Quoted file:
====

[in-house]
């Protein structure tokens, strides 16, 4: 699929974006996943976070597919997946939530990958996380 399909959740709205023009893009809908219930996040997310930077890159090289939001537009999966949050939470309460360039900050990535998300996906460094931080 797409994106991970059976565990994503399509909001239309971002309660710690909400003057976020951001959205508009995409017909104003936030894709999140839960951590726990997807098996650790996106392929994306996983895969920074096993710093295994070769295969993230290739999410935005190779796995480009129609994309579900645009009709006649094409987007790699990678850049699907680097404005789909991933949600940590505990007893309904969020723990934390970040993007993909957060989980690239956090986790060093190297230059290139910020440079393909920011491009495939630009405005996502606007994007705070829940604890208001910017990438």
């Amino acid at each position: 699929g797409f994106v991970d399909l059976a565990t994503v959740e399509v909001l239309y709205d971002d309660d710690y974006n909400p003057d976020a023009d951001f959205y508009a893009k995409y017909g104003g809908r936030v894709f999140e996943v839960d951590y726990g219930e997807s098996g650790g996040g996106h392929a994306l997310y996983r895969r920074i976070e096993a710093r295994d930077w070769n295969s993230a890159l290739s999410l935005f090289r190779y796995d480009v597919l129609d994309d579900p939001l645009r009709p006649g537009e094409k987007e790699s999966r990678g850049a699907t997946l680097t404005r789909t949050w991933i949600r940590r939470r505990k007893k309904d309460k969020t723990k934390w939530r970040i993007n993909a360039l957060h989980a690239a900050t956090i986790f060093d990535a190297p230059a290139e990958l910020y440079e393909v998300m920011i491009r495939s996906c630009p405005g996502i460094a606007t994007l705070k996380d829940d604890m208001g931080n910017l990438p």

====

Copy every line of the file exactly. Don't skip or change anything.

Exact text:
[in-house]
């Protein structure tokens, strides 16, 4: 699929974006996943976070597919997946939530990958996380 399909959740709205023009893009809908219930996040997310930077890159090289939001537009999966949050939470309460360039900050990535998300996906460094931080 797409994106991970059976565990994503399509909001239309971002309660710690909400003057976020951001959205508009995409017909104003936030894709999140839960951590726990997807098996650790996106392929994306996983895969920074096993710093295994070769295969993230290739999410935005190779796995480009129609994309579900645009009709006649094409987007790699990678850049699907680097404005789909991933949600940590505990007893309904969020723990934390970040993007993909957060989980690239956090986790060093190297230059290139910020440079393909920011491009495939630009405005996502606007994007705070829940604890208001910017990438």
């Amino acid at each position: 699929g797409f994106v991970d399909l059976a565990t994503v959740e399509v909001l239309y709205d971002d309660d710690y974006n909400p003057d976020a023009d951001f959205y508009a893009k995409y017909g104003g809908r936030v894709f999140e996943v839960d951590y726990g219930e997807s098996g650790g996040g996106h392929a994306l997310y996983r895969r920074i976070e096993a710093r295994d930077w070769n295969s993230a890159l290739s999410l935005f090289r190779y796995d480009v597919l129609d994309d579900p939001l645009r009709p006649g537009e094409k987007e790699s999966r990678g850049a699907t997946l680097t404005r789909t949050w991933i949600r940590r939470r505990k007893k309904d309460k969020t723990k934390w939530r970040i993007n993909a360039l957060h989980a690239a900050t956090i986790f060093d990535a190297p230059a290139e990958l910020y440079e393909v998300m920011i491009r495939s996906c630009p405005g996502i460094a606007t994007l705070k996380d829940d604890m208001g931080n910017l990438p």